Colorado officials temporarily closed Greenway University, the first state-licensed medical marijuana school, after they found out owner/CEO Gus Escamilla and a chancellor both boasted felony convictions that hadn't been cited on GU's application. We subsequently discovered a second unmentioned felony on Escamilla's record -- and now, we learn there's an active Los Angeles County bench warrant in his name for domestic violence.
In an earlier interview with Westword, Escamilla didn't deny that in 2000, while living in California, he pleaded guilty to felony grand theft by embezzlement. "That all stemmed from me having Non-Hodgkin Lymphoma," he told us. "I was diagnosed in 1999, and I went through two years of radiation and chemotherapy. It was a very troubling time for me personally. I probably lost a hundred pounds, and when you've got such a serious illness and you're losing your business" -- he says he ran a mortgage and real estate office at the time -- "some things just don't get put in priority the way they should."
Nonetheless, Escamilla answered "no" to a question about past felony convctions on Greenway University's application for state licensure. Why?
Greenway University's campus.
"I was under the impression that the case had been expunged," he said. "I had an attorney that we paid to do that, and I assumed everything was okay -- because when you expunge a case in California, the guilty plea is set aside and they dismiss the case. But I later found out that the attorney is no longer around. She's been disbarred and fled to Mexico with a lot of clients' money."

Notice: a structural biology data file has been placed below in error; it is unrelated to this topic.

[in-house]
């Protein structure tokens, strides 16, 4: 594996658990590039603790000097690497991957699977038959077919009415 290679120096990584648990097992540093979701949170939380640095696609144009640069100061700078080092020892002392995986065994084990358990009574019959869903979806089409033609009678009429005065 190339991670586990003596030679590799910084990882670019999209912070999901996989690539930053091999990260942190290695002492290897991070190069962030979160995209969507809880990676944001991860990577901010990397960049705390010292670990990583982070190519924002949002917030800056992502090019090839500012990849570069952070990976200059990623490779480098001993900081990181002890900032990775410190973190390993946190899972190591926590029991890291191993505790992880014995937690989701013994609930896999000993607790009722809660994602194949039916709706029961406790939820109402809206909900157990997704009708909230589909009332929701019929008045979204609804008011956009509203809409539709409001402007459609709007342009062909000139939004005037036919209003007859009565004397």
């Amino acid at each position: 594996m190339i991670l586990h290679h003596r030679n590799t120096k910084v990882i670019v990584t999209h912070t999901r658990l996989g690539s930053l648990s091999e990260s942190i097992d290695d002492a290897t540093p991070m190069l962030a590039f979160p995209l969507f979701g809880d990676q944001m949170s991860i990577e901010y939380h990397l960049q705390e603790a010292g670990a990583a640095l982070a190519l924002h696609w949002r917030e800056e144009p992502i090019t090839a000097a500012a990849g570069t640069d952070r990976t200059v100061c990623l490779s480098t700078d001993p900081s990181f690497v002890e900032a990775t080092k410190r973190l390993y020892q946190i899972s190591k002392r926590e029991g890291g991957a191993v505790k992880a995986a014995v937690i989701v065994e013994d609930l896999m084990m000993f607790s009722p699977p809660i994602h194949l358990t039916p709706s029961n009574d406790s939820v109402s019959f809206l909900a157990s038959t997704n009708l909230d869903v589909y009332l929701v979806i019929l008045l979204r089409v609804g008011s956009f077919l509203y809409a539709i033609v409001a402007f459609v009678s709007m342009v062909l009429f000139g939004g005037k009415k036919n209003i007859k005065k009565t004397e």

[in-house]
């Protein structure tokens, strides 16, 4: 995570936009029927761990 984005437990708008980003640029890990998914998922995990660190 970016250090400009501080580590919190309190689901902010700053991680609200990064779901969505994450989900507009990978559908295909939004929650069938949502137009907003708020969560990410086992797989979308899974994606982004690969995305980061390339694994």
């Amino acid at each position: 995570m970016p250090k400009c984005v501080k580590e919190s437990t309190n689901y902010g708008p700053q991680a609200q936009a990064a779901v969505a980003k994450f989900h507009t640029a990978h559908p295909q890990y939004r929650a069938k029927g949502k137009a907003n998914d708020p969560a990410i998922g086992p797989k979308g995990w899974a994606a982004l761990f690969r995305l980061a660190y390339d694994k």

Days later, a source provided us with documents from the Superior Court of California, County of Los Angeles, showing that Gustavo Escamilla Isquierdo, Escamilla's full name, was accused of committing felony grand theft on December 20, 2001, for allegedly taking a 2002 Mercedes Benz. Additional accusations included identity theft, for unlawfully obtaining personal identifying information from one Shannon Orisio without her consent; forgery, for signing Orisio's name and that of a Hector Andrade with an intent to defraud; and making a false financial statement "by using a ficitious name, social security number, business name, business address and by representing himself to be another person and business."
In the end, Escamilla received a three-year suspended sentence on the grand theft count, which translated to probation for the same length of time. He was also ordered to pay restitution to Orisio in the amended amount of $7,080.20, as well as to stay away from her.
An image from Greenway University's website.
Escamilla didn't return a call for comment on this development, and as of this writing, he's failed to respond to another interview request regarding the aforementioned bench warrant, which went into effect on February 2, 2010 and remains active, according to the public information office for the Superior Court of California, County of Los Angeles. The document, on view below, lists four misdemeanor counts:
California Penal Code 273.5: Corporal Injury on a Spouse, Cohabitant or Fellow Parent.
California Penal Code 136.1: Intimidation of a Victim or Witnesses.
California Penal Code 653M (A): Also known as the "No Threatening E-Mail Act."
At this writing, the Greenway University website remains online, continuing to tout itself as the first state-licensed medical marijuana school and encouraging investment. As for the number of enrollees impacted by the closure, Escamilla said the school had seen 3,000 students since it opened, but a Department of Higher Education spokesman revealed that only 112 people paid a required state fee.
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Look below to see the aforementioned bench warrant.
More from our Marijuana archive: "Medical marijuana PR firm files suit against Greenway University... talk about bad press."